Spirituality and the care of madness: Historical considerations
© Cambridge University Press 2009. SUMMARY Spiritual and religious issues are sometimes neglected or misrepresented in histories of psychiatry. This chapter outlines a historical approach to understanding how spiritual and religious ideas are expressed in medical and religious writings dealing with madness. Sacred writings, inscriptions, ancient architecture, commentaries, pastoral letters, medical texts, and religious and spiritual publications all reflect a range of ideas about the role of spirituality and the supernatural in the etiology and treatment of mental disorders. Beginning with ancient pagan and Jewish writings, and continuing with the writings of the early church fathers, medieval physicians and Puritan divines, the chapter describes ways in which spirituality influenced the care of emotionally distressed patients. The chapter discusses the ways in which both naturalistic and supernaturalistic views of madness are reflected in practice in the roots of modern medicine in the eighteenth century and how psychiatrists and others dealt with religious issues during the more secular nineteenth and twentieth centuries. The chapter argues against the position that there has been steady progression from a supernatural to a naturalistic understanding of madness and shows how religious and spiritual ideas continue to affect the psychiatric approach to mental disorders. INTRODUCTION The history of psychiatry has often been written as though the emergence of psychiatry involved a transition from superstition to reason, from religion to science, and that only in the modern era have we come to understand that madness is not the result of the influence of spirits, demons, and curses.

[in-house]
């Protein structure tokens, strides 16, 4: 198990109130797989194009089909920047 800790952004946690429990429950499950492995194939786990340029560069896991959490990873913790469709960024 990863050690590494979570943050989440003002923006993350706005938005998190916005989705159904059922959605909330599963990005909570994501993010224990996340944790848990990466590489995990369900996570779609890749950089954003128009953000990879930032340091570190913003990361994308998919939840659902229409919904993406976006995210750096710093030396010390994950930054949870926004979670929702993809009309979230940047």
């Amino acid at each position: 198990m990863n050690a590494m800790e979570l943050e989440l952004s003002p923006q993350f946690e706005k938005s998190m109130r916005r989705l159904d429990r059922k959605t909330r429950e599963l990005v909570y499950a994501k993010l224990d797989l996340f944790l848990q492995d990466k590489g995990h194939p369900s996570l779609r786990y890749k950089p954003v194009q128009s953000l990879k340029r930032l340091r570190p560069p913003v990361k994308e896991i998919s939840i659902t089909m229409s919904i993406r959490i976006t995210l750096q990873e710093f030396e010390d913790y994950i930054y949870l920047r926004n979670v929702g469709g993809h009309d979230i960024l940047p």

- Religion and Spirituality in Psychiatry
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International Standard Book Number 13 (ISBN-13)
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